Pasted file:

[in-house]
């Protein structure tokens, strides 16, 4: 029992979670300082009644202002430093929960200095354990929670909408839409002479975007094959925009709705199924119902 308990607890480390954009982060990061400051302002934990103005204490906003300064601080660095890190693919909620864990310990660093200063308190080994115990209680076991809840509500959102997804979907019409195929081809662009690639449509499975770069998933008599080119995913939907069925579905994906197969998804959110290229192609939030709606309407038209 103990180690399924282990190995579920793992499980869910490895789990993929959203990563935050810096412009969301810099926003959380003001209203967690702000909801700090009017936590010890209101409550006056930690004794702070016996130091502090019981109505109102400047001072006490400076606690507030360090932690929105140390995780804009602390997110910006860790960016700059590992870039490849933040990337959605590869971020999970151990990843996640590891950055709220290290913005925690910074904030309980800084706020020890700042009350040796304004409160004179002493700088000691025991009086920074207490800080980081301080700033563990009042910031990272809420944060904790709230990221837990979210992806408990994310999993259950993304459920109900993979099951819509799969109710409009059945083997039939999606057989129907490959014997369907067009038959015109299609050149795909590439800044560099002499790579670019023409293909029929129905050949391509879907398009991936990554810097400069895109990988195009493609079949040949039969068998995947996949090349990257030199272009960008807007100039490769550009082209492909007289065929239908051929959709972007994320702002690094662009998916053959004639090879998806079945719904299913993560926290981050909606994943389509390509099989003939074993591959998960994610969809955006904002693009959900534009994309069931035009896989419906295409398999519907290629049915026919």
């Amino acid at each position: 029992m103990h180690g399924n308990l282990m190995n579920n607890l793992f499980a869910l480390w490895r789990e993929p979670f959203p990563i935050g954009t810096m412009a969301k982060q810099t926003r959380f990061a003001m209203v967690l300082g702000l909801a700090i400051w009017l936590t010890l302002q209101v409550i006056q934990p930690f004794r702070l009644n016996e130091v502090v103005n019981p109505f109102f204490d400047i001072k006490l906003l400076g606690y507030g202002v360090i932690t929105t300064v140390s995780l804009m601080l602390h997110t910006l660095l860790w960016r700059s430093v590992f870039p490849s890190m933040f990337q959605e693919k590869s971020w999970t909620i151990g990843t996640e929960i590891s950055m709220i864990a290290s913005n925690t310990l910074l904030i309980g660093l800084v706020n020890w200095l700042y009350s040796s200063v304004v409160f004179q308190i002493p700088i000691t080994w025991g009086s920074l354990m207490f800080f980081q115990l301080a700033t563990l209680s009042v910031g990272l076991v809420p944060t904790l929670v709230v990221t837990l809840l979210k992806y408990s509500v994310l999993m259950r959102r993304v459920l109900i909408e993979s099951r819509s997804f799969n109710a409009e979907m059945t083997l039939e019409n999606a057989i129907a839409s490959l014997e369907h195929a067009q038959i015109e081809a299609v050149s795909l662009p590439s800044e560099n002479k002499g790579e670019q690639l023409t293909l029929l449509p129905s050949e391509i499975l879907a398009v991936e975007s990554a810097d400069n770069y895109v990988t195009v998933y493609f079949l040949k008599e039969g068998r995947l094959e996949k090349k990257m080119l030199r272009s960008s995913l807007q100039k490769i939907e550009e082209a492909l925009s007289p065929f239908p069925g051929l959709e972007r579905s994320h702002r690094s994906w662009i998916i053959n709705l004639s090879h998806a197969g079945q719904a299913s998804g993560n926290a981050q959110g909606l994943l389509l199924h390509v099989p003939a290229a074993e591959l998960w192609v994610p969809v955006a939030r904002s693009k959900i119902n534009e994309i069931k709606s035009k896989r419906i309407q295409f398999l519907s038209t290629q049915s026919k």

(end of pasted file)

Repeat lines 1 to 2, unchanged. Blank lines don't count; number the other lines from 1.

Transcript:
[in-house]
């Protein structure tokens, strides 16, 4: 029992979670300082009644202002430093929960200095354990929670909408839409002479975007094959925009709705199924119902 308990607890480390954009982060990061400051302002934990103005204490906003300064601080660095890190693919909620864990310990660093200063308190080994115990209680076991809840509500959102997804979907019409195929081809662009690639449509499975770069998933008599080119995913939907069925579905994906197969998804959110290229192609939030709606309407038209 103990180690399924282990190995579920793992499980869910490895789990993929959203990563935050810096412009969301810099926003959380003001209203967690702000909801700090009017936590010890209101409550006056930690004794702070016996130091502090019981109505109102400047001072006490400076606690507030360090932690929105140390995780804009602390997110910006860790960016700059590992870039490849933040990337959605590869971020999970151990990843996640590891950055709220290290913005925690910074904030309980800084706020020890700042009350040796304004409160004179002493700088000691025991009086920074207490800080980081301080700033563990009042910031990272809420944060904790709230990221837990979210992806408990994310999993259950993304459920109900993979099951819509799969109710409009059945083997039939999606057989129907490959014997369907067009038959015109299609050149795909590439800044560099002499790579670019023409293909029929129905050949391509879907398009991936990554810097400069895109990988195009493609079949040949039969068998995947996949090349990257030199272009960008807007100039490769550009082209492909007289065929239908051929959709972007994320702002690094662009998916053959004639090879998806079945719904299913993560926290981050909606994943389509390509099989003939074993591959998960994610969809955006904002693009959900534009994309069931035009896989419906295409398999519907290629049915026919």